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From the brink of extinction to an overpopulation crisis: Rapid rise in humpback whale numbers could overwhelm the Southern Ocean and starve the species

Daily Mail logo Daily Mail 5/03/2019 Victoria Bell

a bird swimming in water: By 2015, the humpback population had almost totally recovered to more than 25,000 whales because of conservation efforts and the introduction of the Endangered Species Act in 1973. Scientists are now warning that the population could become too large for the ecosystem to support (file photo) © Provided by Associated Newspapers Limited By 2015, the humpback population had almost totally recovered to more than 25,000 whales because of conservation efforts and the introduction of the Endangered Species Act in 1973. Scientists are now warning that the population could become too large for the ecosystem to support (file photo) Rapid growth in humpback whales in the Australian Southern Ocean could lead to a 'population explosion' before an even bigger fall in numbers, according to scientists. 

Populations are growing at a rate which could cause a 'significant crash' in numbers because of increased competition for food ‘between 2021 and 2026’.

The population was brought to the brink of extinction in the 1960s, with just a few hundred surviving in the wild, a result of commercial whaling.

However, conservation efforts and the introduction of the Endangered Species Act saw the humpback population almost totally recover by 2015, to more than 25,000.

While this is positive news for the species, experts are now warning that the population could become too large for the ecosystem to support because of declining food sources in our oceans due to climate change.

Researchers from the University of Queensland have been monitoring whale populations during their annual migration since 2004 from a platform at Point Lookout on North Stradbroke Island off Brisbane on Australia's Gold Coast. 

They also looked at data collected for decades before that but the authors of the study note that there is not enough on large mammals that saw their population go up after almost going extinct. 

Scientists had expected the growth rate to slow as whale numbers stabilised.

'That hasn't happened,' said Dr Michael Noad, who led the study.

'Whale numbers are still steaming ahead at a tremendous rate — the population is virtually doubling every seven years. 

'They're either going to go up to a fairly high number and level off, about 40,000 or 50,000, or they could peak and then crash.'

'If that peak is going to happen it's not far away. We reckon anywhere between 2021 and 2026 and there could be a significant crash in the whale numbers after that.'

The researchers used the example of the population increase in grey whales in US waters after a steep decline.

About a decade of conservation efforts numbers surged before dead grey whales were sighted floating in the ocean and interfering with shipping.

This is believed to be because of the population correction but Dr Noad said there wasn't 'good data' on the grey whales' population spike, slump and levelling off.

a large body of water: Rapid growth in humpback whales in the Australian Southern Ocean could lead to a 'population explosion' and an even bigger fall in numbers, according to scientists. They warn that they are growing at a rate which could get too high causing a 'significant crash' © Provided by Associated Newspapers Limited Rapid growth in humpback whales in the Australian Southern Ocean could lead to a 'population explosion' and an even bigger fall in numbers, according to scientists. They warn that they are growing at a rate which could get too high causing a 'significant crash' Dr Noad said however that the grey whale decline could serve as a warning to the humpback whale population, which could seen an even larger fall in number.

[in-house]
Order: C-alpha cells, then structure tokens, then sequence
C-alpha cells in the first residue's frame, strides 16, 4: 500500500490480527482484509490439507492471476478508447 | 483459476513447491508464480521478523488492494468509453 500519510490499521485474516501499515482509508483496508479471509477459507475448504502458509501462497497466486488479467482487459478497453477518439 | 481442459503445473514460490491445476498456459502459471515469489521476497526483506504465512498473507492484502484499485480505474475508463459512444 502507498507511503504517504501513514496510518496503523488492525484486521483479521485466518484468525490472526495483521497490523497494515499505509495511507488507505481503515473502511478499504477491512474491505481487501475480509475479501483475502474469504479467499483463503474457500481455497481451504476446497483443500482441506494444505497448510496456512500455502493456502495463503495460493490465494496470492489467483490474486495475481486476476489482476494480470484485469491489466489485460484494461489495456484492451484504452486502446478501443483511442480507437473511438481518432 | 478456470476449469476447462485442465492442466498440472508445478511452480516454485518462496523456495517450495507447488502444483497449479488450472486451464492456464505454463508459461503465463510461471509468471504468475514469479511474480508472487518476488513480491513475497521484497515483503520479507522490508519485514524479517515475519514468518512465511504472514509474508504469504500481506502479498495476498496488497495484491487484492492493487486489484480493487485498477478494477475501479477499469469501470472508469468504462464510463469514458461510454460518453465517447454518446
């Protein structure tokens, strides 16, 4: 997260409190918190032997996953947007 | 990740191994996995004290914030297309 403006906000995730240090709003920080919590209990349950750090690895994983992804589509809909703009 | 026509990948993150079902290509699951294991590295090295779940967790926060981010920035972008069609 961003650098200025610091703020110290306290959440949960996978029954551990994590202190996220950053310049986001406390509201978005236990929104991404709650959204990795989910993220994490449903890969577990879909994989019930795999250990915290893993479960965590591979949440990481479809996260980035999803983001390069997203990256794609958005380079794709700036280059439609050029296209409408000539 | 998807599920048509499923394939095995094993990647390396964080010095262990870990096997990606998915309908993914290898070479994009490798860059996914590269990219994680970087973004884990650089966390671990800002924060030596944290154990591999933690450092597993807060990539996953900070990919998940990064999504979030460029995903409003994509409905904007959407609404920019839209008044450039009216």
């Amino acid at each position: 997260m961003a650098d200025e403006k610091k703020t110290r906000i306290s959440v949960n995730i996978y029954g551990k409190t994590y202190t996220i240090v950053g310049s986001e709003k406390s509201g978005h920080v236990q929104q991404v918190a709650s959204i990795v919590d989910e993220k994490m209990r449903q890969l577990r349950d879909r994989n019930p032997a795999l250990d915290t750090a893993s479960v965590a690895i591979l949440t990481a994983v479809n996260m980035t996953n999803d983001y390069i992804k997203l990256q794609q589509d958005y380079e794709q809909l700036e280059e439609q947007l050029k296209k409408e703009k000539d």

'So there is a precedent for this in whales, and the rate of increase in east Australian whales is higher than the grey whale, so we fear if there is a correction it will be significantly larger,' he said. 

A sudden population slump in humpbacks could see dead whales at sea, and an increase in beachings, as was the case in grey whales.

 A population crash could have several consequences for Queensland tourism.

'The whale watching industry would take a hit not only because there'd be fewer whales at sea, but the whales that were there would be thin, stressed, mums would be struggling to feed the calves,' Dr Noad said. 

'And that then raises the question of whether whale watching vessels should be approaching these animals. They might simply be too sick to put up with the added stress of vessels near them.'

'We are very likely to see an increase in the number of strandings as well — possibly sick whales beaching themselves, and also whales that die at sea will represent a shipping hazard.' 

Dr Noad said that the best approach would be to monitor humpbacks and put in measures to help them if they started to show the population began to slump.

He stressed that it would be extremely counterproductive to start hunting whales again or to introduce a controlled cull of numbers. 

'The last thing they need is more stress on the population, especially if the population does start to decline,' he said. 

'It's about what happens next. We shouldn't just drop the ball and stop worrying about them and assume everything will be fantastic from here on in.'

The findings were published in Population Ecology.  

Pictures: 15 Amazing Photos of Whales That Prove How Majestic They Are (Good Housekeeping)

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